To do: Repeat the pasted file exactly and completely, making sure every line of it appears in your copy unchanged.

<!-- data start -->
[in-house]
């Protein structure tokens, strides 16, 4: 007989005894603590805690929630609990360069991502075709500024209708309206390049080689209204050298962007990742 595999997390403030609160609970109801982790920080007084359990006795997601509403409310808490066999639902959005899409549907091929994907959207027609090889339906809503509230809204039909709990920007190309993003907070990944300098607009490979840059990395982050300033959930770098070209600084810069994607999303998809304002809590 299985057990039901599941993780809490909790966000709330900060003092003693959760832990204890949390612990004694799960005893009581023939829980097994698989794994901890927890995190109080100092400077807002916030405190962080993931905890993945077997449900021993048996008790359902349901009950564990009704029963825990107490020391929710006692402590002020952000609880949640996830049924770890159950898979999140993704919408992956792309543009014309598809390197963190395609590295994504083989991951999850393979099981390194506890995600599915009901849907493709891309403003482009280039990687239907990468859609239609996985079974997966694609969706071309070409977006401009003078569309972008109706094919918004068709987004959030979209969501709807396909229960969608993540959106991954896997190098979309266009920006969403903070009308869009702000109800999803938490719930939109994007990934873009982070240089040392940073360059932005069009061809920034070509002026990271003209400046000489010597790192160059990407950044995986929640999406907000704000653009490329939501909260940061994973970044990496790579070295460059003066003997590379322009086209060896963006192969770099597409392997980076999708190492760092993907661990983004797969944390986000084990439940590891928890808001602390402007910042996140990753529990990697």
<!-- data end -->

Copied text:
[in-house]
């Protein structure tokens, strides 16, 4: 007989005894603590805690929630609990360069991502075709500024209708309206390049080689209204050298962007990742 595999997390403030609160609970109801982790920080007084359990006795997601509403409310808490066999639902959005899409549907091929994907959207027609090889339906809503509230809204039909709990920007190309993003907070990944300098607009490979840059990395982050300033959930770098070209600084810069994607999303998809304002809590 299985057990039901599941993780809490909790966000709330900060003092003693959760832990204890949390612990004694799960005893009581023939829980097994698989794994901890927890995190109080100092400077807002916030405190962080993931905890993945077997449900021993048996008790359902349901009950564990009704029963825990107490020391929710006692402590002020952000609880949640996830049924770890159950898979999140993704919408992956792309543009014309598809390197963190395609590295994504083989991951999850393979099981390194506890995600599915009901849907493709891309403003482009280039990687239907990468859609239609996985079974997966694609969706071309070409977006401009003078569309972008109706094919918004068709987004959030979209969501709807396909229960969608993540959106991954896997190098979309266009920006969403903070009308869009702000109800999803938490719930939109994007990934873009982070240089040392940073360059932005069009061809920034070509002026990271003209400046000489010597790192160059990407950044995986929640999406907000704000653009490329939501909260940061994973970044990496790579070295460059003066003997590379322009086209060896963006192969770099597409392997980076999708190492760092993907661990983004797969944390986000084990439940590891928890808001602390402007910042996140990753529990990697």